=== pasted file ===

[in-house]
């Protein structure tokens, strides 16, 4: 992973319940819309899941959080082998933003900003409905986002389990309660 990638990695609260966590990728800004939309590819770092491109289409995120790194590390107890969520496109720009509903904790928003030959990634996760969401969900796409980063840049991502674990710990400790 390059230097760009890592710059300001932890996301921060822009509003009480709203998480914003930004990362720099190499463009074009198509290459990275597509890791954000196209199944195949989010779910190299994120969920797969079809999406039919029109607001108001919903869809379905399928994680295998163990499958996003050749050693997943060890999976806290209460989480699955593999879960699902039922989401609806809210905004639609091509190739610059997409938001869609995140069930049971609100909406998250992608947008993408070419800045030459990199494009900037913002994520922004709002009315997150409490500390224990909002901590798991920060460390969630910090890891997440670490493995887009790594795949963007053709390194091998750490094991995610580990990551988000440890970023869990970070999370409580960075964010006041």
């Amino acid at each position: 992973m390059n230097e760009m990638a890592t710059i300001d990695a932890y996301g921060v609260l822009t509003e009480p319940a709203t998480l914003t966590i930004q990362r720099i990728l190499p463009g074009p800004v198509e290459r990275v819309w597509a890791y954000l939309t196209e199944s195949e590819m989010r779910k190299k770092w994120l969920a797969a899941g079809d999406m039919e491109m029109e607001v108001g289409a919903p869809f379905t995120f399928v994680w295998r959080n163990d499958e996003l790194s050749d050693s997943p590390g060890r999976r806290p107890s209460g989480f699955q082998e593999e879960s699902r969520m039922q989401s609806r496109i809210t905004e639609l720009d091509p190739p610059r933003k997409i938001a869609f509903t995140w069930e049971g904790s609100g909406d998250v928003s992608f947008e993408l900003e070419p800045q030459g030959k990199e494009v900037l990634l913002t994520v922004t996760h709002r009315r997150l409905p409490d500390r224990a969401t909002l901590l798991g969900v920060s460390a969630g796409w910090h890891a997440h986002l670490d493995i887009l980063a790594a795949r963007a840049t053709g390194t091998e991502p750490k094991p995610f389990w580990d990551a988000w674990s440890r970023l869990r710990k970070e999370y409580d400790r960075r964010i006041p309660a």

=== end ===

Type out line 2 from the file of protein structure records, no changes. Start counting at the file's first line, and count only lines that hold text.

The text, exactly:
């Protein structure tokens, strides 16, 4: 992973319940819309899941959080082998933003900003409905986002389990309660 990638990695609260966590990728800004939309590819770092491109289409995120790194590390107890969520496109720009509903904790928003030959990634996760969401969900796409980063840049991502674990710990400790 390059230097760009890592710059300001932890996301921060822009509003009480709203998480914003930004990362720099190499463009074009198509290459990275597509890791954000196209199944195949989010779910190299994120969920797969079809999406039919029109607001108001919903869809379905399928994680295998163990499958996003050749050693997943060890999976806290209460989480699955593999879960699902039922989401609806809210905004639609091509190739610059997409938001869609995140069930049971609100909406998250992608947008993408070419800045030459990199494009900037913002994520922004709002009315997150409490500390224990909002901590798991920060460390969630910090890891997440670490493995887009790594795949963007053709390194091998750490094991995610580990990551988000440890970023869990970070999370409580960075964010006041």